Foreclosure Investing: How to Wholesale

As a real estate investor, you can stand to make serious amounts of money. But these days, with 5.4 million Americans behind on their mortgage payments and pending home sales dropping, you might think real estate is a bad bet.

Not true.

I’ve made over 350 real estate deals in the past 14 years – many of them in this terrible market. And in my experience, one of the best ways to cash in on real estate is by wholesaling foreclosures.

I remember one house that had a value of $1.9 million but had been standing vacant for four years. I ended up buying it for $1.2 million and wholesaling it for $1.5 million. In just a few days, the seller was relieved of a crushing financial burden, the buyer was patting himself on the back for getting a great bargain, and I was on my way to the bank with a check for $219,797.58.

In real estate, wholesaling means entering into a contractual agreement with another party for the purpose of purchasing a property, and then assigning your interest in that contract to another investor in exchange for compensation.

The business of wholesaling is not just a trend in the real estate market. It is progressively gaining momentum and popularity with both new and experienced investors. No license is needed, so just about anyone can do it. Plus, turnaround time is quick. The basic idea is to get in, get out, and get paid.

Foreclosed property is especially attractive to wholesalers because it’s owned by a bank, not an individual. The bank wants to get rid of it as soon as possible – and that gives the investor an advantage.

The foreclosure process varies depending on whether the state is judicial or non-judicial. In judicial states, foreclosure requires legal action; non-judicial states do not deem it necessary.

In non-judicial states, the borrower can grant the power of sale directly to the lender. After the borrower fails to make several payments on his loan, the lender files a Notice of Default (NOD) and the foreclosure process is put into effect. After about three months, the lender files a Notice of Sale (NOS). The property is now in control of the bank – listed on its books as Real Estate Owned (REO) – for 21 days until the actual foreclosure sale.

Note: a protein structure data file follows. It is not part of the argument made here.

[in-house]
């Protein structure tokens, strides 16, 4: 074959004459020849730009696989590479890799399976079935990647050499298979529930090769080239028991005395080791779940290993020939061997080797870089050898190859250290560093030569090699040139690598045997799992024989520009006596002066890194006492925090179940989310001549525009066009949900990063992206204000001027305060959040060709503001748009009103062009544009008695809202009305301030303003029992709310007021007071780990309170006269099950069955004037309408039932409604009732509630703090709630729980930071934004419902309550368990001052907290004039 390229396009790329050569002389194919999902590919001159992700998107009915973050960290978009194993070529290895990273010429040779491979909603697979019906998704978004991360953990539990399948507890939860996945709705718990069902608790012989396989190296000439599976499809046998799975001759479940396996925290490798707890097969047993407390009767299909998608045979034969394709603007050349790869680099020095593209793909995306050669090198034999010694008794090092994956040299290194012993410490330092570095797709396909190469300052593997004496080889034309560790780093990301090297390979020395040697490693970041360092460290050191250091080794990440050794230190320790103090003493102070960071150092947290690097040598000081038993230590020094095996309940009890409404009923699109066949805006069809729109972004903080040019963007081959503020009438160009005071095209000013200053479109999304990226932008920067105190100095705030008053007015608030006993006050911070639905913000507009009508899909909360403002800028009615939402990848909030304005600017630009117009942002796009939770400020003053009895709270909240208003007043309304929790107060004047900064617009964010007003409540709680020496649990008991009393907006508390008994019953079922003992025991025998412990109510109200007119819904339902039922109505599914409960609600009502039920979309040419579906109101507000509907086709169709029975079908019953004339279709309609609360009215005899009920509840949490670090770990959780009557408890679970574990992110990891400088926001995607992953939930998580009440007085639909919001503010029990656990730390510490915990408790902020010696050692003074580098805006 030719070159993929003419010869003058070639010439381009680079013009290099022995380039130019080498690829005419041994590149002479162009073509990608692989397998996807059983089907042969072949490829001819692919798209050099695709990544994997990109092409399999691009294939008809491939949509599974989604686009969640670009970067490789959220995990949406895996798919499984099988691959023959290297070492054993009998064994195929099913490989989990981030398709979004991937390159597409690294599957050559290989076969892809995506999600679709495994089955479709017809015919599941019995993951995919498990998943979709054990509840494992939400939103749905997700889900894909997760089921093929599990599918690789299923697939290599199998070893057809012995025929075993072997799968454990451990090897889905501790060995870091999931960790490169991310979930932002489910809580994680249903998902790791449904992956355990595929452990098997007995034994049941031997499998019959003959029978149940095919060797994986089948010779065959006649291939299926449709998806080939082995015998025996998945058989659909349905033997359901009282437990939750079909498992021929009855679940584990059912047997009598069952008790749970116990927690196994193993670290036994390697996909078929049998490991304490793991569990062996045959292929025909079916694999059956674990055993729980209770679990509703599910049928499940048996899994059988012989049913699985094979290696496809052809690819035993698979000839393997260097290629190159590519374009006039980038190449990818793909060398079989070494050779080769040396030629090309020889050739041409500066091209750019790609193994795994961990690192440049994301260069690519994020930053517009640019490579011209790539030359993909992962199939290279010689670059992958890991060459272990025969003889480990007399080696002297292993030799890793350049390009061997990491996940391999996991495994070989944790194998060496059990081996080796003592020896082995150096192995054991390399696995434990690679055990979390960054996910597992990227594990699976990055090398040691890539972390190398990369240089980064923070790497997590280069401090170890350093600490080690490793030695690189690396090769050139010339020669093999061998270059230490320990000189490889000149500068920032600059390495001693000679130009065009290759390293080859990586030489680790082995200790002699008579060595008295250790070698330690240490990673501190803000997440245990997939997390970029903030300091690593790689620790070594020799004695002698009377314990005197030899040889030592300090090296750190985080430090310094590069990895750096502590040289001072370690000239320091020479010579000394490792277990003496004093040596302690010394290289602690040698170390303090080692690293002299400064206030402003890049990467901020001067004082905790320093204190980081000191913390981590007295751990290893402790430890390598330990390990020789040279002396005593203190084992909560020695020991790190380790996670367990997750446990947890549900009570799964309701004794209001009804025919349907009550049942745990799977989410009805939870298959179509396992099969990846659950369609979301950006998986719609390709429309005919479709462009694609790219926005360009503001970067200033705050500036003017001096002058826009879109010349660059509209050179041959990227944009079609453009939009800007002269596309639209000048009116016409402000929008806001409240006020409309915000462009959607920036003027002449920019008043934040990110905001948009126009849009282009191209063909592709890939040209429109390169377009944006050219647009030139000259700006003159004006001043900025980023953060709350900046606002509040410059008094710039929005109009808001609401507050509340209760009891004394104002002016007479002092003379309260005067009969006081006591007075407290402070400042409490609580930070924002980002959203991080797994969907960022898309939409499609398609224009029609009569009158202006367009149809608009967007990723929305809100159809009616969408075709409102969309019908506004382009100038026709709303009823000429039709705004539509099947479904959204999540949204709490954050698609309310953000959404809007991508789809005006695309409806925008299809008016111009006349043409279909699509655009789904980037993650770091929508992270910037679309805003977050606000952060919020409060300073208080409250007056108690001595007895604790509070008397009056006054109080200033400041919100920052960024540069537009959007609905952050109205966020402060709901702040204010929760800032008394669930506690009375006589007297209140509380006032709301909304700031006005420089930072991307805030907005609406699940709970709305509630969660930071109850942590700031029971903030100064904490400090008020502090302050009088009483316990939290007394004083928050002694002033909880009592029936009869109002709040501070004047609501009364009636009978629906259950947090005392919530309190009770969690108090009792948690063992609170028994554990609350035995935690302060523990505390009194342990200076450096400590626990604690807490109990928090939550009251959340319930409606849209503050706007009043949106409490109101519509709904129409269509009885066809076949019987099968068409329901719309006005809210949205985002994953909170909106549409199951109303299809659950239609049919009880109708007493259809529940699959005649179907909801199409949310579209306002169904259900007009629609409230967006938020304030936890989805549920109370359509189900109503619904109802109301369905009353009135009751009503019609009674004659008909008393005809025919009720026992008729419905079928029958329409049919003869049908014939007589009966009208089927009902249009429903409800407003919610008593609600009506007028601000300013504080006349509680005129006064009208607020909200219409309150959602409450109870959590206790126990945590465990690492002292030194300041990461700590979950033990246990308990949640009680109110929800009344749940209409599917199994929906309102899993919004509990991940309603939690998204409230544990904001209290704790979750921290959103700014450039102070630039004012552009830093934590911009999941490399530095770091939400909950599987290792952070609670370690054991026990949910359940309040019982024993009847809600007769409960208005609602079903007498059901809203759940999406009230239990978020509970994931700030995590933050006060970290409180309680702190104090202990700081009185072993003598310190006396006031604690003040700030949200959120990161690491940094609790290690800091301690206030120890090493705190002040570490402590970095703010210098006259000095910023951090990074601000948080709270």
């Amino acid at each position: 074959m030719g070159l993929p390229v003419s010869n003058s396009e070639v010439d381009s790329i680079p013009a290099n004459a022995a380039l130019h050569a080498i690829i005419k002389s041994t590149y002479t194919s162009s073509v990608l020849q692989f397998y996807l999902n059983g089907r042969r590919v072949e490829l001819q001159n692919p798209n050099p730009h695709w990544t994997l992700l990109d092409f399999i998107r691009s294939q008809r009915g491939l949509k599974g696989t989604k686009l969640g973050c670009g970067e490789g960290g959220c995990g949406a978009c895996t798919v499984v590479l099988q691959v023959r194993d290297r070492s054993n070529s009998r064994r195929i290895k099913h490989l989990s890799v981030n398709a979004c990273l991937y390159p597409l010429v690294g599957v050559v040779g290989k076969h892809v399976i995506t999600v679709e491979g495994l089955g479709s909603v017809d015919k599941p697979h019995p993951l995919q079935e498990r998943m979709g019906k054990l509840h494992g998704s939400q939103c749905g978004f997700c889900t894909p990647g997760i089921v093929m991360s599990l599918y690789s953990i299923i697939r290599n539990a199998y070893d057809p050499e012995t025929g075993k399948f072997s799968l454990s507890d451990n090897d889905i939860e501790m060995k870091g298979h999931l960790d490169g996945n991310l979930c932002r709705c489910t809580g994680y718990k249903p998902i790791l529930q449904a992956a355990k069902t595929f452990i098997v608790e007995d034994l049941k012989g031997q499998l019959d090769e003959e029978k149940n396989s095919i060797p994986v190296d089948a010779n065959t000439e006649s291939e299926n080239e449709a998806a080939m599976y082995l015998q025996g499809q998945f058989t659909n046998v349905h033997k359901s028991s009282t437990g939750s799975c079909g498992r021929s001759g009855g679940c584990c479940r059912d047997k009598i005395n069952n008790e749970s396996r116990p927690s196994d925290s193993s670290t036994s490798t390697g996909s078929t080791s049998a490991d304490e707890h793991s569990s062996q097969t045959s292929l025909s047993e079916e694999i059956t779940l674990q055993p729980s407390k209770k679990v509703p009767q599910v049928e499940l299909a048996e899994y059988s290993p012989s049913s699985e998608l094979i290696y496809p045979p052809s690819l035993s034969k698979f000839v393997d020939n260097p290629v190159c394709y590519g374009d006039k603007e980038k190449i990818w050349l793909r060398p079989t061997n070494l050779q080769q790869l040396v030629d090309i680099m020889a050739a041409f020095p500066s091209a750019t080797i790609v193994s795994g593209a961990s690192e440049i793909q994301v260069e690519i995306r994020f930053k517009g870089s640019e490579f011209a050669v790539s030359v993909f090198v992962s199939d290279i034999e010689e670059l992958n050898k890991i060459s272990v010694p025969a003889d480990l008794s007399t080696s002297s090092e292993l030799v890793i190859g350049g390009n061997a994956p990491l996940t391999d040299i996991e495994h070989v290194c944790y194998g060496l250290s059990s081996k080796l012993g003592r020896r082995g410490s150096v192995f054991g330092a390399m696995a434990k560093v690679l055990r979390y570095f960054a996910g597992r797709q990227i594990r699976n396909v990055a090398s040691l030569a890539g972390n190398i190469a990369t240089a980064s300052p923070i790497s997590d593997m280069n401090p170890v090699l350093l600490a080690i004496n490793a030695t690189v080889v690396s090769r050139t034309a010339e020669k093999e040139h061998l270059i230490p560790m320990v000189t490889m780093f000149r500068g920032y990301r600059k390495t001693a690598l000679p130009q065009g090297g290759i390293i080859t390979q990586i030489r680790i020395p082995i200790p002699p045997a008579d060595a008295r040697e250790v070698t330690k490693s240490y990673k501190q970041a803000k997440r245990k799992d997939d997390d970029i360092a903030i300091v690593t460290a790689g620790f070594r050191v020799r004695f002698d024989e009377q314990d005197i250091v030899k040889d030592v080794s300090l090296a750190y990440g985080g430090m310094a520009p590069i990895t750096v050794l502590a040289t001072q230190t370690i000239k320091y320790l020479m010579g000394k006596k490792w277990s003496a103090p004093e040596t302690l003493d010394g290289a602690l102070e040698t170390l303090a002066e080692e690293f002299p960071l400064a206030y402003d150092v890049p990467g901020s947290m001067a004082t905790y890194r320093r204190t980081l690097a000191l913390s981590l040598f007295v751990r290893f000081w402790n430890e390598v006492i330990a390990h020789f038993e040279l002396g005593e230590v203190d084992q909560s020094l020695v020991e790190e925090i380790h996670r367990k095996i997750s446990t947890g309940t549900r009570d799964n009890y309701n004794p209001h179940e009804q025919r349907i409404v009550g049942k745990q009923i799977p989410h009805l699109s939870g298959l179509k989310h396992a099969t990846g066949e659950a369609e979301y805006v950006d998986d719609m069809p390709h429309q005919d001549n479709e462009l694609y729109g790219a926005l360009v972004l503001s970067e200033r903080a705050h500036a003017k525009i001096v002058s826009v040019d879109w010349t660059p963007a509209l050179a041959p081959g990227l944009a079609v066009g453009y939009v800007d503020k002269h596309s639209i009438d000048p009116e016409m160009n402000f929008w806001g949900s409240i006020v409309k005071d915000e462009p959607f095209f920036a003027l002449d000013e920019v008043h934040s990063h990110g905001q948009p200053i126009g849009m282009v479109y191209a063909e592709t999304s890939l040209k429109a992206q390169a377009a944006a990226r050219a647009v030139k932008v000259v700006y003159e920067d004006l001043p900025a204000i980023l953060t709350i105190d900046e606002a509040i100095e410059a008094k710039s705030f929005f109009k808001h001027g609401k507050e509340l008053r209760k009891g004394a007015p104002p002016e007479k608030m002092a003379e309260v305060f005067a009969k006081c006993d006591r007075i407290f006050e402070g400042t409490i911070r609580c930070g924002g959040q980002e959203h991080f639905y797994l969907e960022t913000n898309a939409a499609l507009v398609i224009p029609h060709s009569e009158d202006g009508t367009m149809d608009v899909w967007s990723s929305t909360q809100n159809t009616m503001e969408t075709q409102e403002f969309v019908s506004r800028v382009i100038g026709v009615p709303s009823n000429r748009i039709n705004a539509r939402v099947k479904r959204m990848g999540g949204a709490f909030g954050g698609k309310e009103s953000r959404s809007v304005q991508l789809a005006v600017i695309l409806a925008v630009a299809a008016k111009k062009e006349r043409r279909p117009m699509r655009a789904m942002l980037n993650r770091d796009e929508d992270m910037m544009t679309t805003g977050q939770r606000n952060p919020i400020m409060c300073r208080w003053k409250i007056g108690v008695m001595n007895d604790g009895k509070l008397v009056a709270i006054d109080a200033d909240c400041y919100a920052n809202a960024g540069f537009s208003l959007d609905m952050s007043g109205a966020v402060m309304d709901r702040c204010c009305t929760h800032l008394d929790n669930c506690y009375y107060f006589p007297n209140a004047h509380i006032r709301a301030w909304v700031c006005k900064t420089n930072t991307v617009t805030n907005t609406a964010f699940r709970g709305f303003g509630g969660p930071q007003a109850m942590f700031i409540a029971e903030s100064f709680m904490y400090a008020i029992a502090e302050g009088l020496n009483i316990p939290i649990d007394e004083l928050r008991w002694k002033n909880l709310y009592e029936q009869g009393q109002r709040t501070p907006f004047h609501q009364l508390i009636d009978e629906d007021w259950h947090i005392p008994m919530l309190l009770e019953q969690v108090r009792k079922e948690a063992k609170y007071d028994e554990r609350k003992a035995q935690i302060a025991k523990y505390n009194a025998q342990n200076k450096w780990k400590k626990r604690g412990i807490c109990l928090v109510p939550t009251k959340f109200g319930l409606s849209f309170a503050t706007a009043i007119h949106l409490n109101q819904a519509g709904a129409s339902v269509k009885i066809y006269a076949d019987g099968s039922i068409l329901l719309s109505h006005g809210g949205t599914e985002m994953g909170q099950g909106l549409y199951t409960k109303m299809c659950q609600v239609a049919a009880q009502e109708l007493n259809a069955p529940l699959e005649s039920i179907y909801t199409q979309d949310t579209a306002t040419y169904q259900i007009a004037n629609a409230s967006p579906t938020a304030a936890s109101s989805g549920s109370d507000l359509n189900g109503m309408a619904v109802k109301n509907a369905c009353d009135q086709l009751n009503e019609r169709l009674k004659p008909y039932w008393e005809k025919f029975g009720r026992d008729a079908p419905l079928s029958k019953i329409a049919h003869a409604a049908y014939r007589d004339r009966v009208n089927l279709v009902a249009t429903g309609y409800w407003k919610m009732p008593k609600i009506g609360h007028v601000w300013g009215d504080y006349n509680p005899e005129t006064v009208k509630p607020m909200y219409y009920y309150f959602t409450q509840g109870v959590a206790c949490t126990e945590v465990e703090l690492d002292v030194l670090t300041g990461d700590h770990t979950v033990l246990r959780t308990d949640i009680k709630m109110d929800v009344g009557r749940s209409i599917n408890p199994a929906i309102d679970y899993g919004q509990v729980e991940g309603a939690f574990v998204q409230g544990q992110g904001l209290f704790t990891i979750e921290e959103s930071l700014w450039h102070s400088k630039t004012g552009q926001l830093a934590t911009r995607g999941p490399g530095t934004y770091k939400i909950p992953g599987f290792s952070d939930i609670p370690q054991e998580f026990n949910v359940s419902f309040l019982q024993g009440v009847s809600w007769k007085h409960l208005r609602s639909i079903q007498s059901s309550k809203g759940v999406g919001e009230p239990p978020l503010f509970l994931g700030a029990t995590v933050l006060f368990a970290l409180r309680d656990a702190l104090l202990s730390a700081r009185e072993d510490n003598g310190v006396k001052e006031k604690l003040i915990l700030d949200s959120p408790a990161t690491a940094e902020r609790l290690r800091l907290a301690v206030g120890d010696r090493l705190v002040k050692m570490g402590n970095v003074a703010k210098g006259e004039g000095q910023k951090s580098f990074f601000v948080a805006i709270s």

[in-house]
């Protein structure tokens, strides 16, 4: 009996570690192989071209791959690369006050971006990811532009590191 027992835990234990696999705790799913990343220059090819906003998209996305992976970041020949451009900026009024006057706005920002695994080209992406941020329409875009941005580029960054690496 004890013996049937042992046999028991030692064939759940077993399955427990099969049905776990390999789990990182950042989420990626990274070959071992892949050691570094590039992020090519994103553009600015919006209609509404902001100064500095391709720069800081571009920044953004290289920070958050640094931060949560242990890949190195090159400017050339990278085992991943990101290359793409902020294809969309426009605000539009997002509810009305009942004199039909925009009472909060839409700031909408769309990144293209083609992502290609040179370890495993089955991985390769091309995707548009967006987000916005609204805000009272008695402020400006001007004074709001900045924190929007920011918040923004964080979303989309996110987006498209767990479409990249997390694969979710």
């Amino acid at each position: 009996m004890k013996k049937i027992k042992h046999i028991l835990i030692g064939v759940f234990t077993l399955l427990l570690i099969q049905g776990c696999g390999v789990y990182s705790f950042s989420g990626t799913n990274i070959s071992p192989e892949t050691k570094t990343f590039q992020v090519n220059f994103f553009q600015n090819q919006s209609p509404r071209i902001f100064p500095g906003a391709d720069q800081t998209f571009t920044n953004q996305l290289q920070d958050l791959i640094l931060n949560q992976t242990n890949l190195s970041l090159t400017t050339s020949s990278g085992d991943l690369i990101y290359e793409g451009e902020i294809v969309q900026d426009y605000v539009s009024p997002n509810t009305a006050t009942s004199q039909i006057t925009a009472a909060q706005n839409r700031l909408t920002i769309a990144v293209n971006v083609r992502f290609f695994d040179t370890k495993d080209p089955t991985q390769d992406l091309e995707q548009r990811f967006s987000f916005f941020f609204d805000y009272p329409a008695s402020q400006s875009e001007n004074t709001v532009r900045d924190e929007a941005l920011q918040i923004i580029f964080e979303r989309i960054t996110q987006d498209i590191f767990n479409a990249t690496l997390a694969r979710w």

Depending on where the property is in the foreclosure process, you can buy it by approaching the homeowner directly, purchasing it at a public auction, or buying it from the bank.

Approaching the homeowner directly gives you the ability to negotiate terms and offers the potential for huge profit margins. But you have to deal with title, liability, and legal issues.

Public auctions, too, give you the potential for huge profit margins. But, again, there are some significant negatives. For one thing, you have to make the purchase with cash (unless you are purchasing from a real estate disposition company, such as the auctions you see put on by and For another, the property is sold “as is.” If you want to have it inspected by a professional, you have to incur that expense before you even bid on it.

The profit margin can be substantially higher when you buy from a bank. You can (usually) get the property inspected after you’ve made the deal and void the contract if the inspection uncovers anything seriously wrong. Plus, there is no need to worry about title assignment or other legal issues.

When you are making an offer on a bank-owned property, you can write up the offer in the name of a land trust, and then simply assign your beneficial interests in that trust to your wholesale buyer. Or you can write the offer in your own name and, at the bottom of the contract, include this clause:

“Vesting to be determined at close of escrow.”

This allows you to take title in any entity, including your wholesale buyer’s name. The reason you want to do that is because banks will not let you assign your contract to a specific person. If you put “and/or assigns” on your contract, your offer will not be accepted.

The deal is now complete, and you can go on to the next one that is just waiting to be found.

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